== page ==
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Next Gen sensors on M3?

Discussion in 'Model 3' started by Steve3008, Apr 28, 2016.

  1. Steve3008

    Steve3008 Member

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    Any word on if the prototype's had additional sensors? I am hoping model 3 will ship with next gen sensors otherwise I want to wait.
     
  2. Craig9080

    Craig9080 Member

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    To be frank, does it matter? I'll assume your asking about the sensors due to your interest in autopilot. In that regard, I would bet the most profound improvements are to come with software updates and not new sensors. I remember an exercise in a robotics class I took where the only sensor you could use was a small ultrasonic rangefinder and the goal was to come up with the most valuable use of that one sensor. One team ended up being able to map a small room, another could judge the hardness of an object it was aimed at, another could make a rough 2D image of an object if it was large enough, and all of this was done with a cheapo sensor because the main work was done in software.
     
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  3. vjason

    vjason Member

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    Until someone comes up with a way to very accurately measure road position in a snowstorm, especially when no other cars are around you, all sensors used with autonomous driving today are somewhat limited.

    Ford is developing very detailed maps to try and do this (The Clever Way Ford’s Self-Driving Cars Navigate in Snow) but the US is rather large (as are many countries around the world) so I would't expect this to work for anything but highways and large cities (for now).

    Perhaps in the future they will embed sensors in roadways and the cars can read those. Again, expect that on highways and big cities first.

    It is nice to want the latest and greatest, but I don't think the tech is quite there yet to enable door to door autonomous driving in all possible conditions.

    FWIW, lots of data is needed either way so obviously Tesla is helping out there. That being said, we are a ways off from true autonomous for more reasons than just snowstorms (talking legislation , insurance, liability, etc, etc).
     
  4. favo

    favo Model 3 Reservation Holder

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    Detailed maps and GPS-based databases can help, but I think better vision algorithms are the key. Ultimately, that is what people use, so it should be good enough (easier said than done, of course). Mobileye, which so far is Tesla's supplier of vision processing chips (EyeQ), has been working on the issue of poor visibility and/or poor lane markings. See starting around 22:32 in this video. Their new EyeQ4 chip is supposed to be much better in this regard, with better hardware, software, and more sensor capabilities.

    More sensors with more redundancy are key to full autonomy. You can't have the car give up driving, just because a bug hit the front camera lens.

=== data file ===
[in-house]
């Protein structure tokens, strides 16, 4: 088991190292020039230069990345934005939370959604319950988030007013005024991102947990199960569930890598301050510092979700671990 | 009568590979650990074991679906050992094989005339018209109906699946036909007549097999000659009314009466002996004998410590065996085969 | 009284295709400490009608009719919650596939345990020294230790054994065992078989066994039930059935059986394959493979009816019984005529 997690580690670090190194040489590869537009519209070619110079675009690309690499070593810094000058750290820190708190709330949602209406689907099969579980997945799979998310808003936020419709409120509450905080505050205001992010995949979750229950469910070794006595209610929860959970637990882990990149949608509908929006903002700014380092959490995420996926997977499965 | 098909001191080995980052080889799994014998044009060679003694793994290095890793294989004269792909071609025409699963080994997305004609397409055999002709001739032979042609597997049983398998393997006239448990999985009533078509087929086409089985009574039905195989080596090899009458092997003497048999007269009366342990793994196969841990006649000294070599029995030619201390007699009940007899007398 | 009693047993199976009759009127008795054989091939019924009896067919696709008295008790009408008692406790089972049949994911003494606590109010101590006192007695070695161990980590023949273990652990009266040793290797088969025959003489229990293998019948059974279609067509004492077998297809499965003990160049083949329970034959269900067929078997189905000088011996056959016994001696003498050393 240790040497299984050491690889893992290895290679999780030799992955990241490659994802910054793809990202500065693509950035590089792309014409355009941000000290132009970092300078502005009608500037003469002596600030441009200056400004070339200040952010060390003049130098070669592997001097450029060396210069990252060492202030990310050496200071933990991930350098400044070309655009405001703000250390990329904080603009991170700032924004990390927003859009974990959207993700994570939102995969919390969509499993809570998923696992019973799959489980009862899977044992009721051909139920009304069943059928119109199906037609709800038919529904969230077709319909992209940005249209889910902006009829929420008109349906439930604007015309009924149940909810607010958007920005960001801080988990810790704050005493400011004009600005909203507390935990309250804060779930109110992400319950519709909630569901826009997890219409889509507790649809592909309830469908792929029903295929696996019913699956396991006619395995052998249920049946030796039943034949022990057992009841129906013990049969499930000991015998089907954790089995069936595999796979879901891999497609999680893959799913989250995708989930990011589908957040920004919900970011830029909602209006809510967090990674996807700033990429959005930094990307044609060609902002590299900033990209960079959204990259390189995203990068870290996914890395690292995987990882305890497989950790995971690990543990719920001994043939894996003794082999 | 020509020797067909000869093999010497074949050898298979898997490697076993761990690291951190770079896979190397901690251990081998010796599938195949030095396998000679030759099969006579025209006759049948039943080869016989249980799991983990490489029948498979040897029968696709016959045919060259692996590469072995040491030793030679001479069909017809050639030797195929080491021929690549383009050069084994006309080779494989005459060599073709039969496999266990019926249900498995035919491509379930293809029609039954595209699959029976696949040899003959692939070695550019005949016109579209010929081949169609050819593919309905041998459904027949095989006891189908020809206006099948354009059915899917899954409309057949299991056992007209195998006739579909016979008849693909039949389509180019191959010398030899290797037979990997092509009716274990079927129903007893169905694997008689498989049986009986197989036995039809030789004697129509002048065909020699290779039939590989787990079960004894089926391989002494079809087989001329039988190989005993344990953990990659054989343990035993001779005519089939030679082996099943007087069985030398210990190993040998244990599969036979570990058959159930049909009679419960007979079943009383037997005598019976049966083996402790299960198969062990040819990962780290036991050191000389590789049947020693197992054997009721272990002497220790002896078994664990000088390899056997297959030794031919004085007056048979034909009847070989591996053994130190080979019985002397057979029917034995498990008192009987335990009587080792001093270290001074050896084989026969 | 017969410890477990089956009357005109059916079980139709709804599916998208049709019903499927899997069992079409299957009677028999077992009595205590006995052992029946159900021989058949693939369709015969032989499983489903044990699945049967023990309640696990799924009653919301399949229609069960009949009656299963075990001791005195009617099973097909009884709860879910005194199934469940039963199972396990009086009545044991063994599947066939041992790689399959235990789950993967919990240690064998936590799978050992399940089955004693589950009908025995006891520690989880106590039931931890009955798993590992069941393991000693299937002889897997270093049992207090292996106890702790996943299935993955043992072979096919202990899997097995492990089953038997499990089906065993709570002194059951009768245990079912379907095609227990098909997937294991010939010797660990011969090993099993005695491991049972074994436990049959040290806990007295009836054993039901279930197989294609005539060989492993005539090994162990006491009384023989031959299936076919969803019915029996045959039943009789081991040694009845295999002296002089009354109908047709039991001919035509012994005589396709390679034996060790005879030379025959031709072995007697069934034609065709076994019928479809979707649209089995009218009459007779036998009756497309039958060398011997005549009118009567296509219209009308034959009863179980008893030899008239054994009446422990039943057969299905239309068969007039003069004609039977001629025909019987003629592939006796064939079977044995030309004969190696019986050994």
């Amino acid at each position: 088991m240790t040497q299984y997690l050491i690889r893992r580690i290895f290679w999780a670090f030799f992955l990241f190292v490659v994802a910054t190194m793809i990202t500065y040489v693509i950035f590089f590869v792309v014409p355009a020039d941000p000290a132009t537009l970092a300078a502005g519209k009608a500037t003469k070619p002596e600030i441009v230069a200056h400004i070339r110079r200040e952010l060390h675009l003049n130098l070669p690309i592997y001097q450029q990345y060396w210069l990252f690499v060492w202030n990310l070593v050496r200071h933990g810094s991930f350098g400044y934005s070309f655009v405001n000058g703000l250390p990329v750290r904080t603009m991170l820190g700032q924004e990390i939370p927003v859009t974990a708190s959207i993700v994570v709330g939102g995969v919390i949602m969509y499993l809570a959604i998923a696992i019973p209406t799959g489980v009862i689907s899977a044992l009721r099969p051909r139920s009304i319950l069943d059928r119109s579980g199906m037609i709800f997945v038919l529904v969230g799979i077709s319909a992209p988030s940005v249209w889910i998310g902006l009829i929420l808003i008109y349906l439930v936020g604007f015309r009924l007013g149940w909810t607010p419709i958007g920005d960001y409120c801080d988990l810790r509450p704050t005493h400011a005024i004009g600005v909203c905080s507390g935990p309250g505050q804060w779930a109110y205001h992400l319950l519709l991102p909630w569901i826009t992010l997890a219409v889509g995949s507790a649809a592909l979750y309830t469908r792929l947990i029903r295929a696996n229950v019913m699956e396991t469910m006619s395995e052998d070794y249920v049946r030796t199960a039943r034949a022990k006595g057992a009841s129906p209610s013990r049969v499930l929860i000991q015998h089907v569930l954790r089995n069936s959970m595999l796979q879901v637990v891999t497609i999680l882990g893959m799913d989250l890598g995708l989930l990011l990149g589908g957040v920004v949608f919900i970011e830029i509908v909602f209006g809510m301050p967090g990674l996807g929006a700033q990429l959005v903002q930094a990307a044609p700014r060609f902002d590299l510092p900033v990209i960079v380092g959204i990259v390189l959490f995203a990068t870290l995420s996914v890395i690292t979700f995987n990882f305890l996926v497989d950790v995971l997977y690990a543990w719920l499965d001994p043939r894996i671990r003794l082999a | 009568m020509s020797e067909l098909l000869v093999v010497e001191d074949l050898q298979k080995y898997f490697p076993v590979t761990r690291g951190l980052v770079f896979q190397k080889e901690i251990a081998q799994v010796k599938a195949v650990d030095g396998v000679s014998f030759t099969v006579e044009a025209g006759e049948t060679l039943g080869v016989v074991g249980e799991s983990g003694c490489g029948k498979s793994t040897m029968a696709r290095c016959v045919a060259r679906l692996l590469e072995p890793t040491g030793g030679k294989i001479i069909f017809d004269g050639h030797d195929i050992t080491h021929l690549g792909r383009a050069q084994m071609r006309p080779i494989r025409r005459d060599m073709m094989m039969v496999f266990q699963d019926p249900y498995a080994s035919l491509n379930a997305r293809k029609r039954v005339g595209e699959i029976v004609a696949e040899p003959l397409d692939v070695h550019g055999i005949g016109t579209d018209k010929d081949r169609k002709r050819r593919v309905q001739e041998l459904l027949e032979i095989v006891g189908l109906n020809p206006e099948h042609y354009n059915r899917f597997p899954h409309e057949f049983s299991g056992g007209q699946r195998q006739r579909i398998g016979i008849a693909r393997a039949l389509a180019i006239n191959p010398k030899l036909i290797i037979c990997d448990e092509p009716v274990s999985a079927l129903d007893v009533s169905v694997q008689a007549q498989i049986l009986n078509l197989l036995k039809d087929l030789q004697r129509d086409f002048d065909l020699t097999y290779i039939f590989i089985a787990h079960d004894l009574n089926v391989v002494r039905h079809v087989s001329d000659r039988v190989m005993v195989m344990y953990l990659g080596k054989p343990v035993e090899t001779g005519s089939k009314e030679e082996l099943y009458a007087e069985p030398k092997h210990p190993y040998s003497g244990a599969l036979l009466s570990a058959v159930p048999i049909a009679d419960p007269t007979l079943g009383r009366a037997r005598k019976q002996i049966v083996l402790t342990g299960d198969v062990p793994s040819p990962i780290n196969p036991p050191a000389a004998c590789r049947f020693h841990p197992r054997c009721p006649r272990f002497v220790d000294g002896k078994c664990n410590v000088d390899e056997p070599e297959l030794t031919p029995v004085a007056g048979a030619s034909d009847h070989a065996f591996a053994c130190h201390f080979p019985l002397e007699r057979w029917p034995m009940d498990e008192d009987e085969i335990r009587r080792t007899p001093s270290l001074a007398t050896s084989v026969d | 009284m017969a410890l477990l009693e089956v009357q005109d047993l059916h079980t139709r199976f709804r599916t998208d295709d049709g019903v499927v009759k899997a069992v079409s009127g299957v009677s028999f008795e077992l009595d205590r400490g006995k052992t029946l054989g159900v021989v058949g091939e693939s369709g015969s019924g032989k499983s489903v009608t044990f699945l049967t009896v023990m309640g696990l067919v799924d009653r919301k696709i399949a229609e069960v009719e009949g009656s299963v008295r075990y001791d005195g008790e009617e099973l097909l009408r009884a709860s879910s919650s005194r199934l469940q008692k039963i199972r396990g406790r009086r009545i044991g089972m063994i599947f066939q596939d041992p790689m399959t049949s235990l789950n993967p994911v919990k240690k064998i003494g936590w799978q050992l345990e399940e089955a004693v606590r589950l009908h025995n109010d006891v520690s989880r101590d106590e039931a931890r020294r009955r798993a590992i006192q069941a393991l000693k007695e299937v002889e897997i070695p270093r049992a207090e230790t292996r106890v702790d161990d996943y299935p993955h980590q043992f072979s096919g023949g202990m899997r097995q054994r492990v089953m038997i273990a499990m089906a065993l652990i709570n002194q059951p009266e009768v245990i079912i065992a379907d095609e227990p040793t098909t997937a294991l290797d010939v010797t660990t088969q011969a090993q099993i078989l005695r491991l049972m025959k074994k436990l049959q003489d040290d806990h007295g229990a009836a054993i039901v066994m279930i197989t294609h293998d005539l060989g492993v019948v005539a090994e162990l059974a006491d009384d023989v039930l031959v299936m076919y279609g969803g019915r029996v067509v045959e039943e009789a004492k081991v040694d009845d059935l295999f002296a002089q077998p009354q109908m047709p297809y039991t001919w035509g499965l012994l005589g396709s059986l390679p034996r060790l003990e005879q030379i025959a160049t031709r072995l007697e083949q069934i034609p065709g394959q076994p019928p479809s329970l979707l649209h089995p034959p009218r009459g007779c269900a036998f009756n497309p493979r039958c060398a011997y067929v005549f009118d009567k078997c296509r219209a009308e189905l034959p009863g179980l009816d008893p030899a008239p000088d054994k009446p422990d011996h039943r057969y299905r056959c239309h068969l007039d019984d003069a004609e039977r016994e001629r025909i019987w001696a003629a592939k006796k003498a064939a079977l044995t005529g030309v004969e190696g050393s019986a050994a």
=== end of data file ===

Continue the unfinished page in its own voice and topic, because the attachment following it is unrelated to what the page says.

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  5. Canuck

    Canuck Active Member

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  6. Craig9080

    Craig9080 Member

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    Never said they would not have them, just that the real magic was done in software and with the right mix of algorithmic wizards you can do amazing things with relatively primitive sensory input.
     
  7. Canuck

    Canuck Active Member

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    Except drive through intersections.
     
  8. Cosmacelf

    Cosmacelf Active Member

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    Mobileye has stated that their next architecture will need three forward cameras, and then ideally have side ones as well. So, yes, I would fully expect the Model 3 to have an enhanced sensor suite, as will the Model S and X in two years.

    As far as precise maps go, Mobileye (and presumably Tesla) are working on those too. It isn't what you think of when you think of a "map". The problem with GPS is that it isn't accurate enough to let you know where you are. It is probably good to a few meters or yards, but that's way, way too inaccurate for positioning within a snowy lane. So what they will/are doing is building a database of continually updated maps of road signs. You can't drive 100 feet in the US without hitting some sort of road sign, be it a highway curve ahead sign, a speed limit sign, a wildlife crossing sign, etc. With the cameras, the car positions itself in space relative to these signs that it has a database of. This technique, along with dead reckoning between the signs, can localize a car within inches.
     
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  9. Craig9080

    Craig9080 Member

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    Google the Eureka PROMETHEUS Project...we could do that back in 1995.
     
  10. Canuck

    Canuck Active Member

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    That's not the issue. Of course it can be done. Driving through intersections can be done with the current AP 1.0 hardware. But in my opinion you will never see it happen because the liability exposure is far too great given the limitations of the current hardware. We will only see it happen when Tesla finally gets around to checking these last three boxes:

    mb2.png
     
  11. Cosmacelf

    Cosmacelf Active Member

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